where x i and x j denote payoffs for player i (proposer) and j, respectively, α and β reflect the extent to which disadvantageous inequity (x i > x j ) and advantageous inequity (x i < x j ) influence the utility, and α and β were constrained between [0,1].
For the reciprocity model, we modified Dufwenberg and Kirchsteiger17 and Rabin19’s model based on Psychological Game Theory33 to match our experimental design. In this model, the utility function of player j’s choice was defined as follows:
where c = 0 in no-alternative condition, c = −1 if k j < 0, c = 1 if k j ≥ 0 in fair- and hyperfair-alternative conditions. k i and k j are defined in equations (3) and (4), and θ was constrained between [0, 1]. θ reflects the extent to which player j’s utility is influenced by the alternatives given to player i, or in other words, the degree of concern for the intention of player i (i.e., reciprocity).
In equation (3), k i is player i’s kindness to player j which is defined by the difference between player j’s payoff (x j ) from player i’s offer and the expected payoff from the full choice set including the alternative given to player i (x j ’):
Similarly, k j represents player j’s kindness to player i, which is conditional on k i and can be formalized as:
where the payoff of player i from player i’s offer (x i ) equals zero if k i < 0, assuming that player j would not reciprocate. x i denotes player i’s payoff from the alternative given to player i.
We used a softmax function to calculate the probability of selecting an action given the utility associated with each choice from j’s choices.
We estimated the parameters for each model by maximizing the log likelihood of observing the data given each model, by
where c represents the condition, j represents a participant’s decision to accept or reject, t represents the trial, and n is the total number of trials. We used Matlab (Mathworks, Inc., Natick, MA, USA)’s fmincon optimization function for the parameter search. Software for performing model estimation is freely available at http://cosanlab.com/resources.
After estimating the optimal parameters for each model, we compared the model fits using BIC35, 36. In particular, we calculated the reciprocity index by subtracting the BIC value for the reciprocity model from the BIC value for the inequity aversion model within an individual. Because smaller values of BIC indicate a better-fitting model, a reciprocity index larger than zero indicates that the reciprocity model is preferred to the inequity aversion model, and vice versa. In other words, larger reciprocity index reflects an increased likelihood that the responder is employing a reciprocity strategy and considering the proposers’ intentions when making their decision. The reciprocity index was later included in regression analyses as a dependent variable predicted by age and cortical thickness. Additionally, we examined whether individual model parameters (α and β for the inequity aversion model, and θ for the reciprocity model) were correlated with age and the cortical thickness of the regions correlated with the reciprocity index. The mean parameters and the correlations with age and the MPFC thickness measures are shown in Table S3.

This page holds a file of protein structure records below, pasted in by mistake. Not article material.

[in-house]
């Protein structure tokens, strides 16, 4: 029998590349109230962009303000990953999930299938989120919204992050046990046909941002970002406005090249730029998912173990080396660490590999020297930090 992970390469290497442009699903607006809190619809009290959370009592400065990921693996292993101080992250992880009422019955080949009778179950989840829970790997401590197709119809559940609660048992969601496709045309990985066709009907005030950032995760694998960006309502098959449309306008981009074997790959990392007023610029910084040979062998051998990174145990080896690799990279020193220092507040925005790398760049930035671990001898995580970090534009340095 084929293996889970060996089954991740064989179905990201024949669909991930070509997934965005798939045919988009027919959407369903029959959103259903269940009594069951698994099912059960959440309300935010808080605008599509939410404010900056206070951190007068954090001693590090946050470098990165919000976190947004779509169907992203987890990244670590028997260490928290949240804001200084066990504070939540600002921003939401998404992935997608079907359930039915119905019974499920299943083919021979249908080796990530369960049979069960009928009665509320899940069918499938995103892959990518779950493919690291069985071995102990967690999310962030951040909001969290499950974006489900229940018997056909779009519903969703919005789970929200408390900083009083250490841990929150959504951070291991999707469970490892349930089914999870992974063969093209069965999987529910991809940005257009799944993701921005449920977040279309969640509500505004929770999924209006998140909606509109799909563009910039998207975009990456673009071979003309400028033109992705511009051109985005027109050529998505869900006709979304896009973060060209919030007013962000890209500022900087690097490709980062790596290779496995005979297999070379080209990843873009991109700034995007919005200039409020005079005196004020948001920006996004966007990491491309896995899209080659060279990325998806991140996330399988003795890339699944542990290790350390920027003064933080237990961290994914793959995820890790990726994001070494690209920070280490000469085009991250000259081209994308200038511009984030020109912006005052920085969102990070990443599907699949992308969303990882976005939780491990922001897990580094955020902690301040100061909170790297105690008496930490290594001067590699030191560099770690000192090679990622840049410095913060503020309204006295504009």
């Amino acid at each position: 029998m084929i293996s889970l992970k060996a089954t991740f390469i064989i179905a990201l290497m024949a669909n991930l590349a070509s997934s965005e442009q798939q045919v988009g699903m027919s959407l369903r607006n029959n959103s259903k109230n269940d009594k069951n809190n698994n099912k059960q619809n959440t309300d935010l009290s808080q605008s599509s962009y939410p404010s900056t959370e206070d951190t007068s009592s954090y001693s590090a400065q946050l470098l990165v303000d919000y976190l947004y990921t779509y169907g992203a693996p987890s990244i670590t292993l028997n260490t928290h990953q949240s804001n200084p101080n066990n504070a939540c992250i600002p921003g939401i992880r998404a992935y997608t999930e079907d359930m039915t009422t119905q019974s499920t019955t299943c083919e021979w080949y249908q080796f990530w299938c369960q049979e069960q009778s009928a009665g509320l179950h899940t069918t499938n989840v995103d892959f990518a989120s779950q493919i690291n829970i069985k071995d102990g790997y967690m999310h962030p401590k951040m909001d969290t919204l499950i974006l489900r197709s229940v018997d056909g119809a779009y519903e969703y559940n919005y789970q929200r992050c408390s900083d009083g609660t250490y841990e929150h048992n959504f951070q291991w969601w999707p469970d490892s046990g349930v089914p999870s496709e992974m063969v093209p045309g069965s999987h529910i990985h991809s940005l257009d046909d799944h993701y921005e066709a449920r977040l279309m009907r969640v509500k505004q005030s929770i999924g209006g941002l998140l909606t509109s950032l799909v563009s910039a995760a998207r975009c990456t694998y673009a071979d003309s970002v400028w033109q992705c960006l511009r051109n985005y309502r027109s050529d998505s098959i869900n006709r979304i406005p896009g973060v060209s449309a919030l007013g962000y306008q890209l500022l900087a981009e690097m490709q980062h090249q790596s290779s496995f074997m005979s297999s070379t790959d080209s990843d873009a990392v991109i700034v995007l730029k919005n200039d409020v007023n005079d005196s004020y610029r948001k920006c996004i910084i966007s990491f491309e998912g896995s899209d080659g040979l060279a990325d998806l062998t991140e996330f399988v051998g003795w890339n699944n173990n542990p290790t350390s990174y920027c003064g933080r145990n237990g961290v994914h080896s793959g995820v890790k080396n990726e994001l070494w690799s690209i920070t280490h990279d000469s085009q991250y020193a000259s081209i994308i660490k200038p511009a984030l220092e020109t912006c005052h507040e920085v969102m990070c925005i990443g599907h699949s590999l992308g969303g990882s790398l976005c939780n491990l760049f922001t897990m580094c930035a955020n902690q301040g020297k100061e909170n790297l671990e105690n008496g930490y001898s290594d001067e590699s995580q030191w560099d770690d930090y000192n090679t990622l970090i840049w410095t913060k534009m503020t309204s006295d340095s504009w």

The two models make different predictions about the responder’s decision regarding the alternative choice sets given to proposers. In particular, the inequity aversion model predicts that the probabilities of accepting unfair offers will be the same across the conditions with different alternative choice sets, whereas the reciprocity model predicts the probabilities of accepting unfair offers in the no-alternative condition would be higher than in the fair-alternative and hyperfair-alternative conditions. We performed a model simulation to predict probabilities of accepting 8/2 offer in the no-alternative, fair-alternative, and hyperfair-alternative conditions, using different parameters (α and β for the inequity aversion model and θ for the reciprocity model were varied between 0 and 1 by an increment of 0.01). Average probabilities of accepting the 8/2 offer predicted in the simulation showed that the reciprocity model reflects the effect of different alternatives from which the participants could infer the proposers’ intention (Fig. 2A).